Philip Seymour Hoffman, You Left Us Too Soon…

philip-seymour-hoffmanOscar-winning actor Philip Seymour Hoffman was found dead in his New York apartment on Sunday.

He was 46.

Law enforcement officials said Hoffman died at his apartment in the West Village neighborhood of Manhattan.

via Philip Seymour Hoffman Dead: Actor Dies in New York | Variety.

I’m so saddened and shocked by this.  He was such a talented man and one I greatly admired for his talent as an actor and theater director.  Unpretentious and dedicated to his craft.

When I started out writing independent movie reviews for a local newspaper, my first ever interview (face to face) was with his friend Dan Futterman, who would later direct Hoffman in Capote, one of my favorite movies which Futterman also wrote.  Hoffman won the Academy Award for Best Actor for his role as Truman Capote and if you haven’t seen it yet, it’s an amazing movie.

Capote

Hoffman was widely considered to be one of the best — if not the best — actors of his generation. His screen-acting career began in the early nineties, and he played a wide range of memorable characters in movies such as Boogie Nights, The Big Lebowski, Happiness, Magnolia, The Talented Mr. Ripley, Magnolia, Almost Famous, Cold Mountain, and Punch-Drunk Love before finally earning a Best Actor Oscar in 2005 for his starring role in Capote. He went on to earn three Best Supporting Actor nominations for his work in Charlie Wilson’s War, Doubt, and The Master. Additionally, he was nominated for five Golden Globes and five BAFTAs (he received one of each, also for Capote.) Hoffman was also a well-respected stage actor: He was nominated for three Tony Awards for his work in 2000’s True West, 2003’s Death of a Salesman, and 2012’s Long Day’s Journey into Night.

Hoffman had three young children with costume designer Mimi O’Donnell.

via Philip Seymour Hoffman Dead at 46, Vulture.com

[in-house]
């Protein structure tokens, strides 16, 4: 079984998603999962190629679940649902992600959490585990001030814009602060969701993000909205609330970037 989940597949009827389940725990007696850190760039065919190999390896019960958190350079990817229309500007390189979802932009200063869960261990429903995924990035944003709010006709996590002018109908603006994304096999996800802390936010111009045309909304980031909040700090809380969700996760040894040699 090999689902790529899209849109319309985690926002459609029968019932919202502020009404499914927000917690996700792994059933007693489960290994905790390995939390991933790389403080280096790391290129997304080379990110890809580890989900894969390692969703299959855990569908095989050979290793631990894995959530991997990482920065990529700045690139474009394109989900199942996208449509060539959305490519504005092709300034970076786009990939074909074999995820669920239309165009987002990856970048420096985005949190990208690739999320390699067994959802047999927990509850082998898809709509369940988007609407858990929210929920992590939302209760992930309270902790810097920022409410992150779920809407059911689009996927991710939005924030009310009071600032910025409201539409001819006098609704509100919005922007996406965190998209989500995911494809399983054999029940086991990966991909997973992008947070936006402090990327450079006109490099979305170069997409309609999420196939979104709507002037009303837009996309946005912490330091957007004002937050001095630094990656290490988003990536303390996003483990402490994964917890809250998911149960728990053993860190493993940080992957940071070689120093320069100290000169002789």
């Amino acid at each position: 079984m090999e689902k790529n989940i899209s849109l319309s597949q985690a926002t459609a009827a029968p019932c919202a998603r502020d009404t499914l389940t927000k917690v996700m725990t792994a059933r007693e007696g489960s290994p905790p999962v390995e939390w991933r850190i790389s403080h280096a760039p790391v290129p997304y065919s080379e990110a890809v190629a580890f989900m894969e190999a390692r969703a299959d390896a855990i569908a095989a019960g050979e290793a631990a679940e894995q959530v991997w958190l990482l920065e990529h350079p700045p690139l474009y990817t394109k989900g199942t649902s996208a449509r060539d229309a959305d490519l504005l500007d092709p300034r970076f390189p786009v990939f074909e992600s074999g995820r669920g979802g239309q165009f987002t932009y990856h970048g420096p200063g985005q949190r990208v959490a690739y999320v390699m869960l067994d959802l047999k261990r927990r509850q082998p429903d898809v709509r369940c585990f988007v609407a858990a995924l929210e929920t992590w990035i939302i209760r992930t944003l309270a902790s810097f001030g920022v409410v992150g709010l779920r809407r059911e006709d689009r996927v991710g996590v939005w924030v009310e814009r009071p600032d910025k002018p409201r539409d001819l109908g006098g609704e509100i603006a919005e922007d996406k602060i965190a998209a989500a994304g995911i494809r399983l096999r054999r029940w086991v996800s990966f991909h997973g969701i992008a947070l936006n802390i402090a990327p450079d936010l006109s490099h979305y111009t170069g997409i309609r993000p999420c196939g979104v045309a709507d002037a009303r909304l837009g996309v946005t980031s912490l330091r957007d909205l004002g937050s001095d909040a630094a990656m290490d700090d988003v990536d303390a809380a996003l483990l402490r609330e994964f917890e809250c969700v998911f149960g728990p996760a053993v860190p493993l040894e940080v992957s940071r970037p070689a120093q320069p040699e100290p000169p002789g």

At the moment my Twitter timeline is abuzz about his passing, and it makes me so sad.  Rest in peace, gentle soul.  You left us too soon….

The Film Stage features clips of Hoffman’s career below:

2014-02-02_11-48-28

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19 thoughts on “Philip Seymour Hoffman, You Left Us Too Soon…

        1. If his family was truly not told first before this broke, I’m going to be sick. I hope the person who released it before the family was informed comes to know just how painful doing something so insensitive is. He’ll have to live with that!

        2. I really, really pray that it happened in the most delicate of ways, considering the circumstances. I would hate for them to even remotely get the shock I did – something that could put a parent or loved one into the hospital.

  1. I’m going to chime in here, too, even though I have my own post up on it. I can’t describe my shock and sadness over this.I feel so fortunate to have seen him in Salesman. Some said he was too young for the part, but not true. He was the best Willie Loman I ever saw. ( I missed Brian Dennehy, but did see Dustin Hoffman) PSH’s posture, his weariness, his power at times. It was a tour de force. He was one of those actors who, it seems, could play almost anybody. the last thing i saw him in was Synecdoche, NY. It makes you think, doesn’t it, that we on the other side never really know what demons people carry. And in this case, it sounds like an accidental death.

        1. I know what you meant. I was just thinking of the words of Jim Morrison about drugs and alcohol, that the choice (for addicts) is always between “suicide and slow capitulation”.
          Hoffman was clean for almost 23 years. It’s tragic and terrifying that he would fail now.

    1. He was just an amazing actor, and one of the best actors ever. I missed seeing him onstage as he did most of his theater work in NYC. But I’ve always enjoyed his roles. Sometimes, it’s the demons that power those performances though. Unfortunately it’s a constant battle probably for them on who is going to win each day…

  2. My most vivid memory of Hoffman is in one of all-time favourite movies: Almost Famous where he plays the protagonist’s mentor, Lester Bangs. I like to remember him as he was in that role: a rock’n’roll Yoda, confident, all-knowing and always slightly smiling at some joke only he knew.

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